Sampler: The Innocents by C.A. Asbrey

Review: “This is a book full of action and intrigue, and the dialog, customs, and events that are spirited and authentic.”

Pinkerton Detective Abigail MacKay is a master of disguises—and of new crime-solving technology! But she’ll have to move fast to stay a step ahead of Nat Quinn and Jake Conroy.

Nat and Jake are the ringleaders of The Innocents, a western gang that specializes in holding up trains carrying payrolls—and Nat is pretty savvy when it comes to using the new sciences of 1868 in committing his crimes.

Charismatic Nat and handsome Jake are on the run, and they’ve always gotten away before—before Abi. But when Abi is caught by another band of outlaws during the chase, there’s no other choice for Nat and Jake but to save her life. Abi owes them, and she agrees to help them bring in the murderer of a family friend.

The web of criminal activity grows more entangled with each passing day, but Nat, Jake, and Abi are united in their efforts to find the murderer.

Once that happens, all bets are off, and Abi will be turning Nat and Jake over to the law. But can she do it? She finds herself falling for Nat, but is that growing attraction real?

Or is he just using her to learn more about the Pinkertons’ methods? Abi always gets her man—but she may have met her match in her “best enemies”—THE INNOCENTS.

C.A. Asbrey

Sampler: The Innocents

Abigail slipped into the room without a sound. Sash windows without a jamming mechanism were stupidly easy to open, and she would never have them in her home when she had one. Her existence was even more nomadic than The Innocents at the moment, and they didn’t have any consistent base the law knew of.

She moved like a cat, creeping on her toes, carrying a bull’s eye lantern with shutters so she could focus the light where needed or shut it out if required. These were called dark lights and were an essential tool for the average night-time thief, but they were just as useful to the law. She stopped at the large mahogany desk and placed the dark light on the top before she rummaged through the desk, the top drawer catching against the brass lock. She held her breath. The information she wanted was most likely to be in the desk.

Abigail stood upright to remove her picklock from her hair and froze as a hand clamped over her mouth and a strong arm snaked around her body.

“Abi,” Nat’s voice hissed in her ear. “I’m disappointed in you. You’re supposed to be an example to us criminal types.” He released her mouth but continued to hold her against him as he whispered; his rich, dark-brown voice drifting through her senses as her stomach did a little flip. “You’ve got criminal tendencies. Someone should take you in hand. Want me to do it? I’d be real gentle this time.”

She stiffened and shrugged him off swirling round to face the wide smile caught the low beams from the dark light. “What are you doing here?”

“Looking for the paperwork for David. What are you doing here?”

“The same.”

He shook his head. “Why didn’t you tell me? We could have come together, made an evening of it. I’d have brought flowers and maybe some wine—”

“Can we get on with the job at hand?” Her brows knitted together. “Do you think it’s in the safe?”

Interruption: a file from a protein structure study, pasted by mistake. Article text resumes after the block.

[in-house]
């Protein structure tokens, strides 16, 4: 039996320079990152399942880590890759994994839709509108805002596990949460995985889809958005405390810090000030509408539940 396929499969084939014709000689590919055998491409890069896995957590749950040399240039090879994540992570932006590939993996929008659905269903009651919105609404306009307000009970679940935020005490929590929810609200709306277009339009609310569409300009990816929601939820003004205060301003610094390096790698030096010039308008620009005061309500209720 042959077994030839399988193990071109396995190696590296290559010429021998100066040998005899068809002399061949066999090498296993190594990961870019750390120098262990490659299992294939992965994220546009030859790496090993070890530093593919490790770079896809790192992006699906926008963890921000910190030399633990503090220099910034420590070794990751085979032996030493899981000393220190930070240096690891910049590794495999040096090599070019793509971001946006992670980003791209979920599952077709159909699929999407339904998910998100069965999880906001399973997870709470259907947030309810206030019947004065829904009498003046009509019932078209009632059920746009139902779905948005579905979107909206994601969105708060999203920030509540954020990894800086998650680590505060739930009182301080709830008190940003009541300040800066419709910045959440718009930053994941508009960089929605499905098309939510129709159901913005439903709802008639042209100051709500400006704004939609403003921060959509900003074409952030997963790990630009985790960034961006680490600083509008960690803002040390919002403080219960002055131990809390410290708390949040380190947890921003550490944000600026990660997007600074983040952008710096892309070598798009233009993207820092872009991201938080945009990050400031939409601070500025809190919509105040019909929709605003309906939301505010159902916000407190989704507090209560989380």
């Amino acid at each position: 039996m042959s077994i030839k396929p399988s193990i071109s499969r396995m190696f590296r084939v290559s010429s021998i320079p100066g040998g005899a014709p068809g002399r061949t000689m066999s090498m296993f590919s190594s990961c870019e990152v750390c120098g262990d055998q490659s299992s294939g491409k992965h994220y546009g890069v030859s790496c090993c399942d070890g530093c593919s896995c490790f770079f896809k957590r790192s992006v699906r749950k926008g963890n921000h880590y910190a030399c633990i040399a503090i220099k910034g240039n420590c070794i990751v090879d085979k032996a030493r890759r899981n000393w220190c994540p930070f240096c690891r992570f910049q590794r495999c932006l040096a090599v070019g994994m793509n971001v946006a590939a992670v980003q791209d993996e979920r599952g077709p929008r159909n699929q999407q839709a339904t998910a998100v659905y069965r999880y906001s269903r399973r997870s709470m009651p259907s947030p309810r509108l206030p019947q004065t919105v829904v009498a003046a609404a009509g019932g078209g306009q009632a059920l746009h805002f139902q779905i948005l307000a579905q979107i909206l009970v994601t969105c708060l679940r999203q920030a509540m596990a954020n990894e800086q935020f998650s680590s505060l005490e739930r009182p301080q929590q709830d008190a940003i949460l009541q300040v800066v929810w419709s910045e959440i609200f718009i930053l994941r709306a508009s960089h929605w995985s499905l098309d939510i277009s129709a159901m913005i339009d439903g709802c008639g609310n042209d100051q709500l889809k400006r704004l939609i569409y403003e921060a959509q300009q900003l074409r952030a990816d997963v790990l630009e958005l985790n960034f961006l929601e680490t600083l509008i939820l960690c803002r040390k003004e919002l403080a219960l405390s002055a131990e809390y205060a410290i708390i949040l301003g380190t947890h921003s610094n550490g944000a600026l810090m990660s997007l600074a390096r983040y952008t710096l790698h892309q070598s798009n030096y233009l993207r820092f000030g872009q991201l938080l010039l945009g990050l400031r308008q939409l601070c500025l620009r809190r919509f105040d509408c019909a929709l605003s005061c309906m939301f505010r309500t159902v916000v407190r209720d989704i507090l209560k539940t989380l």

“Could be. I haven’t had time to look. This is what I meant about sharing information. There’s no need for both of us to be here. We’re duplicating work.”

“You didn’t tell me either, Mr. Quinn.”

“Because you were supposed to be checking into the hotel to talk to townspeople,” his eyes glinted in the darkness. “You never said a word about coming here.”

“Can we discuss this later? There are more pressing matters to deal with, don’t you think?”

“Oh, yes. We’ll discuss this. You and I need another talk.”

“Is that how you intimidate your gang members, Mr. Quinn? It may not have occurred to you, throwing me out of your gang is no punishment.”

“You have so little imagination. Imagine more.” He folded his arms and leaned closer. His breath hit her face as he murmured in a rich velvet baritone. “I dare you.”

Her breathing quickened before she shook herself back to business. “You smell of apples. Don’t leave the cores lying about. We can get evidence from them.”

He sighed. “Do you ever let yourself just be a woman?”

“Not when I’m breaking and entering.” She cast out a hand toward the desk. “You do the safe and I’ll do the drawers.”

The lights in his eyes switched from devilment to intrigue. “Three of them are locked.” She crooked an eyebrow at him. “I’ll manage.”

A huge grin spread over his face. “Oh, Abi. I knew you were something special when I met you. How about you do the safe and I’ll do the drawers?”

Uncertainty flickered over her face. “I’ll do the drawers.”

He nodded, a secret smile playing around his lips. Another limit had been established, to be stored away in his encyclopedic mind. This could be useful in the future. He turned as she pulled open the top drawer and dragged out a ledger. “That was quick.”

“Was it?” She replied with a lick of innocence in her voice. She flicked through the thick vellum pages.

“This is it.” She hissed. “Mr. and Mrs. Mellor, Boston.”

“Mellor? She told me the name was Hislop.” “And Mr. Andrew Burton. He made a donation of a hundred and fifty dollars.” Abigail pursed her lips. “That’s one expensive orphan. I can’t read the address.”

“No problem,” he ripped the page from the book and it into his shirt. “We got all the time in the world now.”

“You can’t do that. It’s theft.”

“Yeah? You stand here after breaking in and try to lecture me?” he grasped her hand and pulled her towards the window. “Out you go. We’ll discuss this back at the cabin.”

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